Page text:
Similar to home health providers facing the Patient-Driven Groupings Model (PDGM), skilled nursing facility (SNF) operators are months away from a major payment overhaul themselves.
Effective beginning Oct. 1, the Patient-Driven Payment Model (PDPM) should trigger more collaboration between the SNF and home health worlds — at least in theory.
Understandably, the two complex models are inherently different. The overriding commonality, however, is the tighter alignment of payment by the Centers for Medicare & Medicaid Services (CMS) to the medical complexity of patients.
“I think [they’re both] really part of the broader view of what CMS is doing as far as innovation, lowering the cost of care across the continuum and improving the quality of care that we provide to our seniors in this country,” Erin Shvetzoff Hennessey, CEO of Health Dimensions Group, recently said during a panel discussion at the 2019 Skilled Nursing News Summit in Chicago. “That has to include integration and communication.”
Minneapolis-based Health Dimensions Group is a a privately held company that provides consulting and management services to post-acute, long-term care and senior living providers, as well as hospitals and health systems across the U.S.
In general, PDPM is meant to more accurately reimburse SNFs for the clinical care provided to patients and simplify the overall payment process, according to CMS.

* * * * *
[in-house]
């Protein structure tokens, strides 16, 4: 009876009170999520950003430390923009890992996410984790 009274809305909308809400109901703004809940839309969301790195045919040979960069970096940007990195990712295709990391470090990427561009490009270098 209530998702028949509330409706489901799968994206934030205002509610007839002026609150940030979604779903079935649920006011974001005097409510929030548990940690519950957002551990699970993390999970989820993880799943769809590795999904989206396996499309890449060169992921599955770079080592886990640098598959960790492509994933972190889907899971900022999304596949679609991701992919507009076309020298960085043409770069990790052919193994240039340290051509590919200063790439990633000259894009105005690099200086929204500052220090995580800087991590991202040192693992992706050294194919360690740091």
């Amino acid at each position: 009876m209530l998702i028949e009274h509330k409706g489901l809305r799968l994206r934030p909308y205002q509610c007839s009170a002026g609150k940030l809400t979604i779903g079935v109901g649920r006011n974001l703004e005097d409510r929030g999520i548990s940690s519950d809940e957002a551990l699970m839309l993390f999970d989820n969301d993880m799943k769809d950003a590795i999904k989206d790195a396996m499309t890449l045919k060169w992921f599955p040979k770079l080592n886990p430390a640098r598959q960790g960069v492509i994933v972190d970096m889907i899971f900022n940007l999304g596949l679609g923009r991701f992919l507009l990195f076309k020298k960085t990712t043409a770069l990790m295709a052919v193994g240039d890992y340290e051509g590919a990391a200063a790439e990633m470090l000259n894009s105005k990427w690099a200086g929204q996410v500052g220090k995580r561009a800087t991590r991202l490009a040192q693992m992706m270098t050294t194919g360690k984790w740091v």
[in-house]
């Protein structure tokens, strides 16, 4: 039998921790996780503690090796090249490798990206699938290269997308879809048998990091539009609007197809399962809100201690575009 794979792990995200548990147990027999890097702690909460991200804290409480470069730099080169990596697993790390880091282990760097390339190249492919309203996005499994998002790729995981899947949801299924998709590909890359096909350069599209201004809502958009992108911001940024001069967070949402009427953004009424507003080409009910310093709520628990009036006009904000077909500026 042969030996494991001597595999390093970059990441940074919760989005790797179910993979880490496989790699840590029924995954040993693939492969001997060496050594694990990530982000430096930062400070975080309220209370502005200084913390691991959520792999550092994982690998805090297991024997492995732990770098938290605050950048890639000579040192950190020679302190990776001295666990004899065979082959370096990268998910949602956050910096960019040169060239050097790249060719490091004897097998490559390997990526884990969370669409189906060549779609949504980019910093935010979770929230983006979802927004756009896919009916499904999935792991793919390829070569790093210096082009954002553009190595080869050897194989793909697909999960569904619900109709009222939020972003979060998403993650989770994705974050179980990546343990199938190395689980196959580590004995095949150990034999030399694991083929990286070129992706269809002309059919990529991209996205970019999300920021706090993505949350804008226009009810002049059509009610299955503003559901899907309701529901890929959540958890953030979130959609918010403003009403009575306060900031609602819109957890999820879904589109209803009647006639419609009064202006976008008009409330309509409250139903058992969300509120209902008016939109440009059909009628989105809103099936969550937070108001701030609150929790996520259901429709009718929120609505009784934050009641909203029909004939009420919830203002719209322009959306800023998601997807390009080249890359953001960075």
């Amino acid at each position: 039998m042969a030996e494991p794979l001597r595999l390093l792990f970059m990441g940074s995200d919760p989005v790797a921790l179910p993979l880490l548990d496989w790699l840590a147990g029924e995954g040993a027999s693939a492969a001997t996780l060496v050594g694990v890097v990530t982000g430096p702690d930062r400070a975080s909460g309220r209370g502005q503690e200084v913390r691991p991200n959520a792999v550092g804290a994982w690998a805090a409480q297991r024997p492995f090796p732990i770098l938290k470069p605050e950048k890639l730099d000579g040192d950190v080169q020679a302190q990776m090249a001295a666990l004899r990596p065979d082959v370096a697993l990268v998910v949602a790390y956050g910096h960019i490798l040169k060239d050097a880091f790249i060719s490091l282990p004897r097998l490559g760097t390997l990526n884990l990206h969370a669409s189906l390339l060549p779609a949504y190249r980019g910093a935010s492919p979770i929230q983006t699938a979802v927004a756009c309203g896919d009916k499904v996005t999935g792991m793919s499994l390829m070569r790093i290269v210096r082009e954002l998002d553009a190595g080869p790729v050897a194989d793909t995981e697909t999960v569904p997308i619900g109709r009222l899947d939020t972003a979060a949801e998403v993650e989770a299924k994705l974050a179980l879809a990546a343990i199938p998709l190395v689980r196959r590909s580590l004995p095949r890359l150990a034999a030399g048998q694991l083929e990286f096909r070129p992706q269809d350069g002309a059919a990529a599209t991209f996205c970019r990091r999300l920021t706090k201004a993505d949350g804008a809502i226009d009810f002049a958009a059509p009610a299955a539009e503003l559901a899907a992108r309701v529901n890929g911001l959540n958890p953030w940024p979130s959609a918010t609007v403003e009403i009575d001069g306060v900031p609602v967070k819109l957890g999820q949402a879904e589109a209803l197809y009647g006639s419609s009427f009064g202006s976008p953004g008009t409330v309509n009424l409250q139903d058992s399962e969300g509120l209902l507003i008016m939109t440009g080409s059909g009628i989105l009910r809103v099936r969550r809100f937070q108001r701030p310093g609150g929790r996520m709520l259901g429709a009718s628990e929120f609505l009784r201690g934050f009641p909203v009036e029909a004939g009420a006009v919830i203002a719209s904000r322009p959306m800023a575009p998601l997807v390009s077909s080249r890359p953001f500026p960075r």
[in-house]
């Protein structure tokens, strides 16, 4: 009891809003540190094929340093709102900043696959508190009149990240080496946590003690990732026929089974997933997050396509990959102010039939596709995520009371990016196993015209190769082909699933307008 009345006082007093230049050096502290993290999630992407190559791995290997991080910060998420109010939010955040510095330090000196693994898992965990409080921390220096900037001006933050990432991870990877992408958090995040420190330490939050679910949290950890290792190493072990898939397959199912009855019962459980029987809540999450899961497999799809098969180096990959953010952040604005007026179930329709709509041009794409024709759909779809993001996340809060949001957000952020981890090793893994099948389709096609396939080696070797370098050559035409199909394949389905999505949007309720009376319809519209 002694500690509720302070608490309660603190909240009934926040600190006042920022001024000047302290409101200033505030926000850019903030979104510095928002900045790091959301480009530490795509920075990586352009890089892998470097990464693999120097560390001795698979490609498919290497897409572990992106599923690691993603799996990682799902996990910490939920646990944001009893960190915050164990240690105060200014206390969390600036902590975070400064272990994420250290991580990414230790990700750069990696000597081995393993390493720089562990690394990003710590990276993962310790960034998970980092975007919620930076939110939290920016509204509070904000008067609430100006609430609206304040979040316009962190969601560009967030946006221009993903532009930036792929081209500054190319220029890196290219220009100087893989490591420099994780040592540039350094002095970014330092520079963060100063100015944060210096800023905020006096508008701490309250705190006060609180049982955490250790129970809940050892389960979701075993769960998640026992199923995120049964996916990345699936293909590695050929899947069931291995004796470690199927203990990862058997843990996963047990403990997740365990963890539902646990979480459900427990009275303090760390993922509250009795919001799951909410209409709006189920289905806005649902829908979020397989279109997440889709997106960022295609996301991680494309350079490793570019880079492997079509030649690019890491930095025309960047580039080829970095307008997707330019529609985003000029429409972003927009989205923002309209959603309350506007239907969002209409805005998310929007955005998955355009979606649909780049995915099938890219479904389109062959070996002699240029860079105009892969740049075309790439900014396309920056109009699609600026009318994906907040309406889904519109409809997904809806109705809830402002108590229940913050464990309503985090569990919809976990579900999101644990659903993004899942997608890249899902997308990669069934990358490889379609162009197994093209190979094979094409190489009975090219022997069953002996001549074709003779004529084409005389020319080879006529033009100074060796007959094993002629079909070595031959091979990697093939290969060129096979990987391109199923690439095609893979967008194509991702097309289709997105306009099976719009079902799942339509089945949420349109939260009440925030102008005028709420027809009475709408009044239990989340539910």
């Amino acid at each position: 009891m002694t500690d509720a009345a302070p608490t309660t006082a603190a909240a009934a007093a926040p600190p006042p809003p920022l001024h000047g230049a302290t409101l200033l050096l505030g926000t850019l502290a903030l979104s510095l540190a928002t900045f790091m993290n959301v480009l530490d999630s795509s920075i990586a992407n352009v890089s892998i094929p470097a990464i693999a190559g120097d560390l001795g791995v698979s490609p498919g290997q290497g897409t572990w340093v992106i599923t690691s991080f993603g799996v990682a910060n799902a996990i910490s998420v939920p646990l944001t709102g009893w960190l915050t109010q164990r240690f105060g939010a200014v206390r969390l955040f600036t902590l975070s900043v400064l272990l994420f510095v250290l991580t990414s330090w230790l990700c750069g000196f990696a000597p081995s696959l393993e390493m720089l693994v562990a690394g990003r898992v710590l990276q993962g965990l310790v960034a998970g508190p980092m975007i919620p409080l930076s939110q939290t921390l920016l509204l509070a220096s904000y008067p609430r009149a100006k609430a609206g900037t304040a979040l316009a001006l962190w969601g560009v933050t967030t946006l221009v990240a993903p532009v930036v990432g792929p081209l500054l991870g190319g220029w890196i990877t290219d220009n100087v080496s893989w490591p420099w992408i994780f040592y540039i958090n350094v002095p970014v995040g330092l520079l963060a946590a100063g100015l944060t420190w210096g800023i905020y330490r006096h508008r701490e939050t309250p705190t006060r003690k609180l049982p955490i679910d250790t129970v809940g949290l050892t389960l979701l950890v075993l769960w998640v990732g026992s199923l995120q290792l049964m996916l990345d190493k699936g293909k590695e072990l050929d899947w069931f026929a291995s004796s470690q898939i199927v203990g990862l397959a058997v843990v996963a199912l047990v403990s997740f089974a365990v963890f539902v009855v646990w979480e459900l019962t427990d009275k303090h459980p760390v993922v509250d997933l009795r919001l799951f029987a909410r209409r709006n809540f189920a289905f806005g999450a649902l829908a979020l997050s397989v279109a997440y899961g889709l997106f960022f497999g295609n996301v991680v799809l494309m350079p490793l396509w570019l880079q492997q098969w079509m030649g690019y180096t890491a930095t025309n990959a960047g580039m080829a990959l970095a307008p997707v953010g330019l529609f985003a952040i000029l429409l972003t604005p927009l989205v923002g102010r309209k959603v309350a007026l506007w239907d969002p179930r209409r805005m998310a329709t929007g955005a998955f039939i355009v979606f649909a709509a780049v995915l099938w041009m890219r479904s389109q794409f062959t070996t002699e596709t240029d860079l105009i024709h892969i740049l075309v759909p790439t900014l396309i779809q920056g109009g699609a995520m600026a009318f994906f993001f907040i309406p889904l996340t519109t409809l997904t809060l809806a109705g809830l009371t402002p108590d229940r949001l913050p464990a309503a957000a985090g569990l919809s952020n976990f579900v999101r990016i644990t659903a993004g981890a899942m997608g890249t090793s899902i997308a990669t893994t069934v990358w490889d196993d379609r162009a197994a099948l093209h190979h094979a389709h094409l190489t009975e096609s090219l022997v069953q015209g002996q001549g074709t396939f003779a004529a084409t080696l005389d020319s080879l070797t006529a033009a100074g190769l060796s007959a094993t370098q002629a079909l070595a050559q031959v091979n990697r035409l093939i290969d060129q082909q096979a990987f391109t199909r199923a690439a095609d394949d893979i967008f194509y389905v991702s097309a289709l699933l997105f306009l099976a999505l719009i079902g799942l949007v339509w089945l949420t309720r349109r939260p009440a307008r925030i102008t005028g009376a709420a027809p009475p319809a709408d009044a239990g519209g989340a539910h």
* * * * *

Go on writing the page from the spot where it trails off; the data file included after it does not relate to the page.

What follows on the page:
In-line with PDGM, PDPM is also supposed to lessen financial incentives for the over-delivery of therapy services.
“As [SNFs] move downstream, there should be control over who you’re handing these patients to,” Shvetzoff Hennessey said. “We need to make sure who we hand these patients to have the same incentives that we do, which is to provide high-quality, lower-cost care. I think that’s really the direction … CMS is going. They’re encouraging us to collaborate, work together and streamline our services.”
Aaron Tripp, LeadingAge’s vice president for reimbursement and financing policy, echoed those sentiments. Tripp joined Shvetzoff Hennessey on the Skilled Nursing New Summit panel, along with Vincent Federle, partner and director of analytics at Zimmet Healthcare Services.
“Really, the foundation of PDPM is very similar to PDGM — and is also similar to the conversations that are going on around a potential unified post-acute payment system that could come out in the future,” Tripp said at the event. “We need to be talking to each other as a continuum of care — not just in our own four walls.”
Washington, D.C.-based LeadingAge is a nonprofit advocacy organization that represents a wide variety of aging services providers.
Currently, Medicare uses distinctive payment systems to pay for stays across the post-acute care landscape, made up of SNFs, home health agencies, in-patient rehabilitation facilities (IRfs) and long-term care hospitals (LTCHs).
But MedPAC has long been considering how a unified post-acute care payment system would work.
While Shvetzoff Hennessey and Tripp believe PDGM and PDPM will likely lead to more collaboration between the SNF and home health industries, Federle said closer relationships won’t develop in earnest until SNF operators are exposed to greater risk-taking opportunities.
“With respect to aligned incentive, specifically financial incentive, we’re not taking risk. The SNF has been largely shut out of risk-taking, especially on the short term side,” Federle said. “I think it’s a good sound bite to talk about the downstream collaboration between home health and SNFs, but I’d like to see more incentive placed by CMS on us.”
Morganville, New Jersey-based Zimmet Healthcare Services Group is a full-service consulting firm focused on developing innovative solutions to the challenges of operating in the post-acute care space.